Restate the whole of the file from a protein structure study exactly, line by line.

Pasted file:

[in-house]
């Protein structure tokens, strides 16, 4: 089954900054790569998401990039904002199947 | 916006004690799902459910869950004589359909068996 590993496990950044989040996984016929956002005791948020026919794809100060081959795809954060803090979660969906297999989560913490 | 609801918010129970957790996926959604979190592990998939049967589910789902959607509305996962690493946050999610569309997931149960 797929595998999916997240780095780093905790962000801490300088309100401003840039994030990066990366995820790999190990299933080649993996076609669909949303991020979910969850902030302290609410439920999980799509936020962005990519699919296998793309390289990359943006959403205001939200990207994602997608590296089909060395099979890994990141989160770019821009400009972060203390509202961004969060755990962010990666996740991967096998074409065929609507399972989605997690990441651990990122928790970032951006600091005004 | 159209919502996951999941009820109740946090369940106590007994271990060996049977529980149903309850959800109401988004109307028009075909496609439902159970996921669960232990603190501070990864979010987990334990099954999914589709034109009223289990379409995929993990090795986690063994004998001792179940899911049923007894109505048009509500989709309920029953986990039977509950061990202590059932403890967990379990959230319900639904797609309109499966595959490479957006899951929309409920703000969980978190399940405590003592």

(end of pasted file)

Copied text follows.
[in-house]
């Protein structure tokens, strides 16, 4: 089954900054790569998401990039904002199947 | 916006004690799902459910869950004589359909068996 590993496990950044989040996984016929956002005791948020026919794809100060081959795809954060803090979660969906297999989560913490 | 609801918010129970957790996926959604979190592990998939049967589910789902959607509305996962690493946050999610569309997931149960 797929595998999916997240780095780093905790962000801490300088309100401003840039994030990066990366995820790999190990299933080649993996076609669909949303991020979910969850902030302290609410439920999980799509936020962005990519699919296998793309390289990359943006959403205001939200990207994602997608590296089909060395099979890994990141989160770019821009400009972060203390509202961004969060755990962010990666996740991967096998074409065929609507399972989605997690990441651990990122928790970032951006600091005004 | 159209919502996951999941009820109740946090369940106590007994271990060996049977529980149903309850959800109401988004109307028009075909496609439902159970996921669960232990603190501070990864979010987990334990099954999914589709034109009223289990379409995929993990090795986690063994004998001792179940899911049923007894109505048009509500989709309920029953986990039977509950061990202590059932403890967990379990959230319900639904797609309109499966595959490479957006899951929309409920703000969980978190399940405590003592």